EMC Canada Tuesday said it had formed a reseller alliance with Skydata Corp. as part of a strategy to extend the storage giant’s high-end market dominance to the small and medium sized-enterprise markets.
Rob Stroud, divisional partner manager for EMC Canada, said the company wants to take the lead in the Canadian SME market within the next 12-24 months. He said EMC is aiming for a dozen resellers through the agreement with Skydata, a manufacturer and distributor of storage solutions based in Mississuaga, Ont.
“We’re not looking for a couple of hundred resellers in the marketplace. We’re looking for a focused amount – maybe 10-15,” Stroud said, adding Skydata is EMC’s only Canadian-based distributor. “What we’re doing is leveraging the traditional distribution model. We’re utilizing distribution to increase our reach across the country.”
Under terms of the agreement, Skydata will integrate and distribute solutions incorporating EMC’s Clariion line of systems and software to address storage area network (SAN) and network-attached storage (NAS) demand.
Skydata CEO Howard Goldberg said the alliance will broaden his company’s offerings, which already include product from Hitachi Data Systems, Exabyte Corp. and Pioneer Inc. Along with brand equity and expertise EMC’s particular differentiation is in its software, Goldberg said.
Stroud said EMC’s attraction to Skydata was based on the latter’s focus on storage. Skydata’s mass storage solutions incorporate disk, tape, optical, automation and storage networking capabilities.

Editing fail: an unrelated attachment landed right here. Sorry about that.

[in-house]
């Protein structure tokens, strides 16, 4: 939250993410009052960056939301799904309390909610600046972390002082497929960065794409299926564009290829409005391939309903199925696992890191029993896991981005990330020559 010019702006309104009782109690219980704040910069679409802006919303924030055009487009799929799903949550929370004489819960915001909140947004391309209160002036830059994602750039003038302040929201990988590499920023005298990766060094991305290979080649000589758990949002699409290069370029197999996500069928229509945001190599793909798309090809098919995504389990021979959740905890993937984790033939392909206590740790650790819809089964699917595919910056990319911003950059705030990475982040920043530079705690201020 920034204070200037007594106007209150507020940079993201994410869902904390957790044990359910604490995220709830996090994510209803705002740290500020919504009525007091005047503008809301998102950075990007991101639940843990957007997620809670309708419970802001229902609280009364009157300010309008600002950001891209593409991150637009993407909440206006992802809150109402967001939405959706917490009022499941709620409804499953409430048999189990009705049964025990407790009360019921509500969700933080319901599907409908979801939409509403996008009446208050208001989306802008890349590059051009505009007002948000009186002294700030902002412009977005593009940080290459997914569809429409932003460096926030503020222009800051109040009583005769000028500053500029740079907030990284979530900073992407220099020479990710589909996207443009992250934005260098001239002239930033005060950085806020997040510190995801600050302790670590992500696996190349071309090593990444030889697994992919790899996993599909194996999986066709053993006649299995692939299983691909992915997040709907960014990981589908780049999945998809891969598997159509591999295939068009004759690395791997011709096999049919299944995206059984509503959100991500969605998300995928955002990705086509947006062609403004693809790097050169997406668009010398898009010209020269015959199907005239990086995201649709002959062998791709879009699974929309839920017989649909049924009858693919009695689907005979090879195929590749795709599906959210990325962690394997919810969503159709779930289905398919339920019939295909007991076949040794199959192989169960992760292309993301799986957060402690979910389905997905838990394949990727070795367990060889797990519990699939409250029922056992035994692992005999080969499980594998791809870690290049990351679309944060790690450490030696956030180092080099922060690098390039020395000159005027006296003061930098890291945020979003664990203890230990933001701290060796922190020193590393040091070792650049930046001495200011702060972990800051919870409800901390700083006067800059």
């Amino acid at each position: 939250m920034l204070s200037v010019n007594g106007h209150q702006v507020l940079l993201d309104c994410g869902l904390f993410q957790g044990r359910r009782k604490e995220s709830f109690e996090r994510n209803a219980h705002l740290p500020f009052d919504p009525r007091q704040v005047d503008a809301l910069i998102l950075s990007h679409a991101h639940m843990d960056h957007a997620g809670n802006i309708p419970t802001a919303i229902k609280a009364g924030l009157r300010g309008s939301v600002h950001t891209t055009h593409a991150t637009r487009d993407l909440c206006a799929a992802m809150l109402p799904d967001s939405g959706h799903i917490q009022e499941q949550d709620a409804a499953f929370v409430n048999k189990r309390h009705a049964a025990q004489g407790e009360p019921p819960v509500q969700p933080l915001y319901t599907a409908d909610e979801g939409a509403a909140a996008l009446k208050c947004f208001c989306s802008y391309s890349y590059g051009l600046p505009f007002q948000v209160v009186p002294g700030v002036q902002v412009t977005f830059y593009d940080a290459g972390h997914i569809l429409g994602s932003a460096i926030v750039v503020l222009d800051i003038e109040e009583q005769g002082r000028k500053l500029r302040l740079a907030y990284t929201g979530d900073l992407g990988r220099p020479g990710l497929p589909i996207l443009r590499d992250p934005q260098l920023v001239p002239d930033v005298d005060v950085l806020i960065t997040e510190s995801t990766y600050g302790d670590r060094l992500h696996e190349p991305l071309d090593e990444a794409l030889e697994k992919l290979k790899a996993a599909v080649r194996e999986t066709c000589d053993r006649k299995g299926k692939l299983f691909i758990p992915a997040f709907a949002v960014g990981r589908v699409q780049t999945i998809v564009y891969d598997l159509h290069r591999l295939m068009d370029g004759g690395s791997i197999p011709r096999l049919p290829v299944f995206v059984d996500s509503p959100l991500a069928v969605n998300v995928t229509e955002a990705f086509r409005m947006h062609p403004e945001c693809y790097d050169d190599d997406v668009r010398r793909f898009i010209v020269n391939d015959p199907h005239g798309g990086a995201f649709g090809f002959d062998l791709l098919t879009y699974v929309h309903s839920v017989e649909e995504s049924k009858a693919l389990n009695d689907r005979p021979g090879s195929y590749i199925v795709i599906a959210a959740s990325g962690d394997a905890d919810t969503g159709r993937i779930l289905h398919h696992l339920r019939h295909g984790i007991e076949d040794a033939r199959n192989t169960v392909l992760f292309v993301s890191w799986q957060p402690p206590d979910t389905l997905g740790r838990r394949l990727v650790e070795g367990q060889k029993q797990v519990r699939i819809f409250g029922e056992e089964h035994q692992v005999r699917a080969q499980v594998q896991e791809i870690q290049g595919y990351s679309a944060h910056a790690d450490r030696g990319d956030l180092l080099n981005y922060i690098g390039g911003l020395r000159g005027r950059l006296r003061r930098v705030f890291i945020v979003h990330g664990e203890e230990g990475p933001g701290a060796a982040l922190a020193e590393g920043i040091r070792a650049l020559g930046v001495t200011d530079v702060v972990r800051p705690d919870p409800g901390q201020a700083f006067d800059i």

“That (storage) is all they do. What they don’t do is server technology and non-storage products, which, in some instances, can de-focus the partner from its core competencies.”
Though Goldberg said his company is looking to venture into the enterprise market, Skydata is mainly an SME player, which dovetails nicely with EMC’s ambitions.
“The mid-range market is where we hit our stride,” Goldberg said.
Allan Freedman, research director for services and storage for IDC Canada, said he believes the agreement will indeed allow EMC to broaden its base from the Fortune 500 companies that widely use the company’s Symmetrix line of high-end storage solutions. EMC’s command of the Canadian high-end market share was large enough in 2000 to give it the lead in total enterprise disk revenue even though it only competes in the external space.
“What this does is allow them to attack the account base of Compaq customers,” he said. “Compaq customers are used to dealing with the mid-range product set. This will give (EMC) increased access to that market.”
Stroud said the alliance with Skydata does not conflict with EMC’s recently-announced agreement with Dell Computer Corp., also designed to deliver to both companies increased market share in the midrange storage market. Under that agreement, the companies co-brand EMC’s Clariion enterprise storage systems line, making Dell becoming the primary reseller of Clariion systems.
“The Dell relationship is more in the OEM realm as opposed to the reseller realm,” Stroud said. “We expect at the end-user level that all our partners will be able to bring the product at a similar price point to the end users.”